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It appears that Jane popped into Dallas early — on April 4 and April 5 — in order to do some publicity, catch a Dallas Theater Center production of Julius Caesar (as the guest of Richard Marcus who, afterwards, hosted a small dinner party), and, the next day, celebrate her 21st birthday at a noon luncheon in Neiman’s Zodiac Room.

Her arrival at Love Field was captured by Channel 8 news cameras (sadly, without sound).

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asher-jane_ap-wire-photo_040567_dtcAP wire photo, taken in Dallas on April 4, 1967

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AP wire photo, taken in Dallas at Neiman-Marcus on April 5, 1967

After cake at the Zodiac Room on her birthday — April 5, 1967 — she left for Denver, the next stop on the tour. That night her famous boyfriend joined her there for even more cake.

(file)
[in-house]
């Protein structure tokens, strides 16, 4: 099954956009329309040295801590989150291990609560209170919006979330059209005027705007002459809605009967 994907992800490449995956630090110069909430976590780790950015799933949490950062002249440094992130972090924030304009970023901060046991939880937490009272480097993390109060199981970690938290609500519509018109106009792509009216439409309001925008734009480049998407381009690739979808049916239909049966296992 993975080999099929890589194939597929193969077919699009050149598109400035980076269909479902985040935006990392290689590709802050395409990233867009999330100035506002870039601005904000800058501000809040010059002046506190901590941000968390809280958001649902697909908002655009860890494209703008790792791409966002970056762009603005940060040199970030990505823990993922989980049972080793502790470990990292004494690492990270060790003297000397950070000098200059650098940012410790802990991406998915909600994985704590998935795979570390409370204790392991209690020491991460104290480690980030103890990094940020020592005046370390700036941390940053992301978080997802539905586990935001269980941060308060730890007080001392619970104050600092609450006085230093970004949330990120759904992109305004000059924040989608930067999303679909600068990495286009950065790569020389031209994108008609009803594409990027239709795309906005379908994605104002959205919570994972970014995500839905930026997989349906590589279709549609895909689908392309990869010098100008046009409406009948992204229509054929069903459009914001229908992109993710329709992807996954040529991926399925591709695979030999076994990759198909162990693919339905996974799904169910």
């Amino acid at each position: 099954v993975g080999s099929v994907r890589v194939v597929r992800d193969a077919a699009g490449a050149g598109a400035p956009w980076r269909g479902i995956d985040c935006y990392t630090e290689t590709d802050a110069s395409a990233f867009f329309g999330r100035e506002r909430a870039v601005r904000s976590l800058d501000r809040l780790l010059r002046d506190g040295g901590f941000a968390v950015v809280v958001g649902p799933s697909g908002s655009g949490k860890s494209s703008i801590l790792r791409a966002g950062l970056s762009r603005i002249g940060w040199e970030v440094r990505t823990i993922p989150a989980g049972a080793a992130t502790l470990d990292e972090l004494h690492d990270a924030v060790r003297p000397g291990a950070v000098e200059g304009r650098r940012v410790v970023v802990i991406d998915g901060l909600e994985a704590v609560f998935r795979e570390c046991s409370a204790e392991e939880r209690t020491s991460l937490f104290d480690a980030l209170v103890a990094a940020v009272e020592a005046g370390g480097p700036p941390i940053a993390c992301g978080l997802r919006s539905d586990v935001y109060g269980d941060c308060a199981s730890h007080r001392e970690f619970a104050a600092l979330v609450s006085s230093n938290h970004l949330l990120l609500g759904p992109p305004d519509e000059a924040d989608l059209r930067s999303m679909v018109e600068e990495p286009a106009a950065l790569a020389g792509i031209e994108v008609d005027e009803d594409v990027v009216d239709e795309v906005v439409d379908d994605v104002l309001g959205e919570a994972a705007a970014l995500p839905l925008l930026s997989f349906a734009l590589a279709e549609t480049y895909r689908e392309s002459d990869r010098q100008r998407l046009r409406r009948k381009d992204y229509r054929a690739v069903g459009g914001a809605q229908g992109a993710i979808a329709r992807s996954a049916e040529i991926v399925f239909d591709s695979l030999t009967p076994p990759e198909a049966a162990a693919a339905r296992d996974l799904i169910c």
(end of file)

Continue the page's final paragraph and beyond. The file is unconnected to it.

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Denver, April 5, 1967

After the run in Denver, the Bristol Old Vic company came to Dallas for six days (and seven performances). A reviewer complained about the Music Hall’s poor acoustics and thought that the productions of the three plays were a bit “mod” for his taste (“considerable stage movement and fast-paced dialogue caused many of the lines to be lost”), but he thought Jane acquitted herself well as Juliet in a good, if somewhat undistinguished production.